Growing by numbers

by growingpeople

The British (or at least the writers at the Evening Standard) are fond of attributing monetary worth to the most unquantifiable of events, informing us for example that the magical London snow day in February 2009 in which every Londoner woke up happy and strangers said hello to each other in the street cost the economy £3 billion. It’s not surprising of course that in our society the media insists on this kind of “expert” analysis (or at least less surprising than the fact that the Royal Wedding will cost the British economy £5 billion), but I think there’s something inherently sad at the heart of it – as though nothing can ever simply just be, without having to be worth something in order to have a purpose (or lack of).

So for once I was pleased to read the article in this month’s Jellied Eel about the Tufnell Park resident Mark Ridsdill Smith who has calculated that he has grown £812 worth of fruit and vegetables on his balcony, measuring less than 3 square meters (that’s £270 a meter). Among the runner beans, courgettes, carrots and potatoes,  Smith grew the equivalent of 100 bags of salad, 92 supermarket punnets of tomatoes and 120 packets of herbs.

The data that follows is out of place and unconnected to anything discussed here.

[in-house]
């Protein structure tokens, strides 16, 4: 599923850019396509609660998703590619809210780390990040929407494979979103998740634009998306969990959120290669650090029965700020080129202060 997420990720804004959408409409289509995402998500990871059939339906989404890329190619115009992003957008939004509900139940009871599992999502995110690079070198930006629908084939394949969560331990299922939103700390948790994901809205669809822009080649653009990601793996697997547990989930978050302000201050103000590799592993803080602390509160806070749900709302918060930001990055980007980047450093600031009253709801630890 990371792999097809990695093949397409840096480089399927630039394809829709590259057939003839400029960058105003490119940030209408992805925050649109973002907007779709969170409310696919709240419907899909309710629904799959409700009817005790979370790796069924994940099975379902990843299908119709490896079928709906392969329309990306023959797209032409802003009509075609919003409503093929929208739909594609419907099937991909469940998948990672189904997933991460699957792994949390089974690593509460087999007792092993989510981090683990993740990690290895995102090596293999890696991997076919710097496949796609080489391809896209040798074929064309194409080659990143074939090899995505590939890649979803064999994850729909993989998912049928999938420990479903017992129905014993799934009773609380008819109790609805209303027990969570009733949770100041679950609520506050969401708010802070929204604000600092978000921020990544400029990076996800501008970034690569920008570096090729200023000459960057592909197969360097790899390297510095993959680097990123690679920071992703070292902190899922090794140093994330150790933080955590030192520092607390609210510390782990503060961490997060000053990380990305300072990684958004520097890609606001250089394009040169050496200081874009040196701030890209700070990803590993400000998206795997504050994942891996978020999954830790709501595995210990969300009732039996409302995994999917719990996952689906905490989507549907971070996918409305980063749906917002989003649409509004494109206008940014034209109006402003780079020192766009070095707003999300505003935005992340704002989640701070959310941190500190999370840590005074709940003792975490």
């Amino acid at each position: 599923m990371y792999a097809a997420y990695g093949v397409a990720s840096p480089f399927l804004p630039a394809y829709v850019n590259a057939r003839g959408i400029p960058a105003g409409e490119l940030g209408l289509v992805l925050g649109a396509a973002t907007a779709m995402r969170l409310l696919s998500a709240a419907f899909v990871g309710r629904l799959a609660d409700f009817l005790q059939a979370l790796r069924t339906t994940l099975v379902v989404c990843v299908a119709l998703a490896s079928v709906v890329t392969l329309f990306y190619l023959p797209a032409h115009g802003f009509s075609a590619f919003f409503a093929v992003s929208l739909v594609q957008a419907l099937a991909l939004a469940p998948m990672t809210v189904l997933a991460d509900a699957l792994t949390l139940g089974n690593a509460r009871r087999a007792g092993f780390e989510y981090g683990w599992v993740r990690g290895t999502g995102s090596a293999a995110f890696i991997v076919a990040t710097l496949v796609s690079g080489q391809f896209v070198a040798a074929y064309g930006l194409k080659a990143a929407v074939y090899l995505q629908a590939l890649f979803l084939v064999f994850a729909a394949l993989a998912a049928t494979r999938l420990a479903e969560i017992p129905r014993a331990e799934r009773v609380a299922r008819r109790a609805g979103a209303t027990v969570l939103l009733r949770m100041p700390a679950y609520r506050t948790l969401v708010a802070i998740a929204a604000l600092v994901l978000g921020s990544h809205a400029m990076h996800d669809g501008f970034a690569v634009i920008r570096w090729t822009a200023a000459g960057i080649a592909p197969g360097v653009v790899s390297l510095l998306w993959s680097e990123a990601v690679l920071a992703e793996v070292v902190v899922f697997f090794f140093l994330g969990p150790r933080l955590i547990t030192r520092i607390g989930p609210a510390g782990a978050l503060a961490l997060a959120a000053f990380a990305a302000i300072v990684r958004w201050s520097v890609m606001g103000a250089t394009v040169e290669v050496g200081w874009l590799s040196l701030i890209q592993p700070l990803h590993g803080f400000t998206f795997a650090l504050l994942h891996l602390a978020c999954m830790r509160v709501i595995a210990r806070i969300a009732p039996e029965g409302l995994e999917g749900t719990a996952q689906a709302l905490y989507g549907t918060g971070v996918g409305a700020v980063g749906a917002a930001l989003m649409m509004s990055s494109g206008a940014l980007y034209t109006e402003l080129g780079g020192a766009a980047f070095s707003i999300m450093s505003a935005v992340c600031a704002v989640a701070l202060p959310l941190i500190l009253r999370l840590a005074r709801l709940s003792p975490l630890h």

you won't find these in Sainsbury's

Gardening is certainly not something I started to do for the money, but in the great British tradition, I’ve succumbed to the fact that as well as reaping ecological and health benefits, it can provide you with massive  savings on your food bill. Or at the very least, a couple quid’s worth of parsley.

Smith details how and what he grew, with minimal space and an abundance of creativity as well as the “worth” of each of his harvests in his fantastic blog, Vertical Veg.

Advertisements

2 Comments to “Growing by numbers”

  1. it is wonderful to see the awareness of local food’s practicality growing. Both in poor, rural places (our fellow high school friend/artist Angela has an agriculture segment to her after-school non-profit in rural South Africa that is growing and impacting the community in a powerful way http://thanda.org/agriculture.html) and in major cities like NY and London. This is a really cool article to share with those interested in the bottom line. Thanks for sharing!

  2. Shannon, thanks for reading and for your support. Angela’s work is incredible – the organisation manages to cover so much – I’m in awe!

Leave a Reply

Fill in your details below or click an icon to log in:

WordPress.com Logo

You are commenting using your WordPress.com account. Log Out / Change )

Twitter picture

You are commenting using your Twitter account. Log Out / Change )

Facebook photo

You are commenting using your Facebook account. Log Out / Change )

Google+ photo

You are commenting using your Google+ account. Log Out / Change )

Connecting to %s

%d bloggers like this: